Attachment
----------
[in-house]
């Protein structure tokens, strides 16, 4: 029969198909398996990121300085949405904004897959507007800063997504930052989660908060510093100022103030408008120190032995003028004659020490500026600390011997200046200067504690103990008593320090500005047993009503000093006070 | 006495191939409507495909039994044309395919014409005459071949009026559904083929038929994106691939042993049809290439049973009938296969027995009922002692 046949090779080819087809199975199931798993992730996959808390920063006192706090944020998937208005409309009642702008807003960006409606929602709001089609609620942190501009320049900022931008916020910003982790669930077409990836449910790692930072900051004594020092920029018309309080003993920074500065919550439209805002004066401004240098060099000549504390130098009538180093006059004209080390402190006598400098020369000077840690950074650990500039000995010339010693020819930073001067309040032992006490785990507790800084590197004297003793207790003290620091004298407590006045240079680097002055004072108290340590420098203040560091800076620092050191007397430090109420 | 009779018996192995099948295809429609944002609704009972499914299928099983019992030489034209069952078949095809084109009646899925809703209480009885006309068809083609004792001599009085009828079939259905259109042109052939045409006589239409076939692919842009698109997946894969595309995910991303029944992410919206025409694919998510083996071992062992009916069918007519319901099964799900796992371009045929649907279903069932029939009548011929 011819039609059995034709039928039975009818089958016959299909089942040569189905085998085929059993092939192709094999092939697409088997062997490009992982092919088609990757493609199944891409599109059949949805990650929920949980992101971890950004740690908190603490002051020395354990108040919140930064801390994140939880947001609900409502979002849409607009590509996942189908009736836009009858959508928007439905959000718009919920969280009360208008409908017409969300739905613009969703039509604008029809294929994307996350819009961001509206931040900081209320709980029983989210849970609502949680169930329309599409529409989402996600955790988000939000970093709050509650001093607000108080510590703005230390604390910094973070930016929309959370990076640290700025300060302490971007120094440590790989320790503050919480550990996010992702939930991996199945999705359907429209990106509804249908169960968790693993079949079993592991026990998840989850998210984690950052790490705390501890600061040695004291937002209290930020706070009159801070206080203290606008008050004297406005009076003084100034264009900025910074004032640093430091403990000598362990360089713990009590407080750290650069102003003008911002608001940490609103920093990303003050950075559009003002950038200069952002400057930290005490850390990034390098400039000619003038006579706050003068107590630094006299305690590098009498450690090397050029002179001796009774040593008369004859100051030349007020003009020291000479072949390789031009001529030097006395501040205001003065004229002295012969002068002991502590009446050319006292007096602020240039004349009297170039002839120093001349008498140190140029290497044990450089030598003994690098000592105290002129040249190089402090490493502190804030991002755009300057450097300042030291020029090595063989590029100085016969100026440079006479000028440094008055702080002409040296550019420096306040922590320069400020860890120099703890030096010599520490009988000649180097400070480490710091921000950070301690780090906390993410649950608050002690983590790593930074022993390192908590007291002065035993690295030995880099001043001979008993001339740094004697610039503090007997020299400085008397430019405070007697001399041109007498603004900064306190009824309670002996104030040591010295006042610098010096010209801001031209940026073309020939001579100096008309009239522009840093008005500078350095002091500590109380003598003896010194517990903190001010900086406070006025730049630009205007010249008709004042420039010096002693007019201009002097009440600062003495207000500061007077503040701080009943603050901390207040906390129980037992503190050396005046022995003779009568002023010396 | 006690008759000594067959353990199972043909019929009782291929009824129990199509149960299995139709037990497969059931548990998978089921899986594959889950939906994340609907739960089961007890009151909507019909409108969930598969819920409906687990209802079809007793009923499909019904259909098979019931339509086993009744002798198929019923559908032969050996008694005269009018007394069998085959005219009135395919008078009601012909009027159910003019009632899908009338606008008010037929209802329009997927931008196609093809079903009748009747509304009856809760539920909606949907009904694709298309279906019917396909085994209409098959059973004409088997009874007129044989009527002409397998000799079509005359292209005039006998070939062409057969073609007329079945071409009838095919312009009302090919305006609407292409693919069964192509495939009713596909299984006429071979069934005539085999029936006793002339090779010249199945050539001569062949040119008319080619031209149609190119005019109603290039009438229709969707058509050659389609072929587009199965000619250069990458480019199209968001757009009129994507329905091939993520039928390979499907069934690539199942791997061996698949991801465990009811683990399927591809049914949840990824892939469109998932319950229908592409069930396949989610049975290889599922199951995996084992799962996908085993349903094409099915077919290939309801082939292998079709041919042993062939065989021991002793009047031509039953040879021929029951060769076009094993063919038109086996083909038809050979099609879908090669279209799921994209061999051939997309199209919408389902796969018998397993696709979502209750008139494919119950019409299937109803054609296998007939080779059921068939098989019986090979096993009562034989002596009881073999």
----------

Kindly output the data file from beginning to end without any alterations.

[in-house]
């Protein structure tokens, strides 16, 4: 029969198909398996990121300085949405904004897959507007800063997504930052989660908060510093100022103030408008120190032995003028004659020490500026600390011997200046200067504690103990008593320090500005047993009503000093006070 | 006495191939409507495909039994044309395919014409005459071949009026559904083929038929994106691939042993049809290439049973009938296969027995009922002692 046949090779080819087809199975199931798993992730996959808390920063006192706090944020998937208005409309009642702008807003960006409606929602709001089609609620942190501009320049900022931008916020910003982790669930077409990836449910790692930072900051004594020092920029018309309080003993920074500065919550439209805002004066401004240098060099000549504390130098009538180093006059004209080390402190006598400098020369000077840690950074650990500039000995010339010693020819930073001067309040032992006490785990507790800084590197004297003793207790003290620091004298407590006045240079680097002055004072108290340590420098203040560091800076620092050191007397430090109420 | 009779018996192995099948295809429609944002609704009972499914299928099983019992030489034209069952078949095809084109009646899925809703209480009885006309068809083609004792001599009085009828079939259905259109042109052939045409006589239409076939692919842009698109997946894969595309995910991303029944992410919206025409694919998510083996071992062992009916069918007519319901099964799900796992371009045929649907279903069932029939009548011929 011819039609059995034709039928039975009818089958016959299909089942040569189905085998085929059993092939192709094999092939697409088997062997490009992982092919088609990757493609199944891409599109059949949805990650929920949980992101971890950004740690908190603490002051020395354990108040919140930064801390994140939880947001609900409502979002849409607009590509996942189908009736836009009858959508928007439905959000718009919920969280009360208008409908017409969300739905613009969703039509604008029809294929994307996350819009961001509206931040900081209320709980029983989210849970609502949680169930329309599409529409989402996600955790988000939000970093709050509650001093607000108080510590703005230390604390910094973070930016929309959370990076640290700025300060302490971007120094440590790989320790503050919480550990996010992702939930991996199945999705359907429209990106509804249908169960968790693993079949079993592991026990998840989850998210984690950052790490705390501890600061040695004291937002209290930020706070009159801070206080203290606008008050004297406005009076003084100034264009900025910074004032640093430091403990000598362990360089713990009590407080750290650069102003003008911002608001940490609103920093990303003050950075559009003002950038200069952002400057930290005490850390990034390098400039000619003038006579706050003068107590630094006299305690590098009498450690090397050029002179001796009774040593008369004859100051030349007020003009020291000479072949390789031009001529030097006395501040205001003065004229002295012969002068002991502590009446050319006292007096602020240039004349009297170039002839120093001349008498140190140029290497044990450089030598003994690098000592105290002129040249190089402090490493502190804030991002755009300057450097300042030291020029090595063989590029100085016969100026440079006479000028440094008055702080002409040296550019420096306040922590320069400020860890120099703890030096010599520490009988000649180097400070480490710091921000950070301690780090906390993410649950608050002690983590790593930074022993390192908590007291002065035993690295030995880099001043001979008993001339740094004697610039503090007997020299400085008397430019405070007697001399041109007498603004900064306190009824309670002996104030040591010295006042610098010096010209801001031209940026073309020939001579100096008309009239522009840093008005500078350095002091500590109380003598003896010194517990903190001010900086406070006025730049630009205007010249008709004042420039010096002693007019201009002097009440600062003495207000500061007077503040701080009943603050901390207040906390129980037992503190050396005046022995003779009568002023010396 | 006690008759000594067959353990199972043909019929009782291929009824129990199509149960299995139709037990497969059931548990998978089921899986594959889950939906994340609907739960089961007890009151909507019909409108969930598969819920409906687990209802079809007793009923499909019904259909098979019931339509086993009744002798198929019923559908032969050996008694005269009018007394069998085959005219009135395919008078009601012909009027159910003019009632899908009338606008008010037929209802329009997927931008196609093809079903009748009747509304009856809760539920909606949907009904694709298309279906019917396909085994209409098959059973004409088997009874007129044989009527002409397998000799079509005359292209005039006998070939062409057969073609007329079945071409009838095919312009009302090919305006609407292409693919069964192509495939009713596909299984006429071979069934005539085999029936006793002339090779010249199945050539001569062949040119008319080619031209149609190119005019109603290039009438229709969707058509050659389609072929587009199965000619250069990458480019199209968001757009009129994507329905091939993520039928390979499907069934690539199942791997061996698949991801465990009811683990399927591809049914949840990824892939469109998932319950229908592409069930396949989610049975290889599922199951995996084992799962996908085993349903094409099915077919290939309801082939292998079709041919042993062939065989021991002793009047031509039953040879021929029951060769076009094993063919038109086996083909038809050979099609879908090669279209799921994209061999051939997309199209919408389902796969018998397993696709979502209750008139494919119950019409299937109803054609296998007939080779059921068939098989019986090979096993009562034989002596009881073999």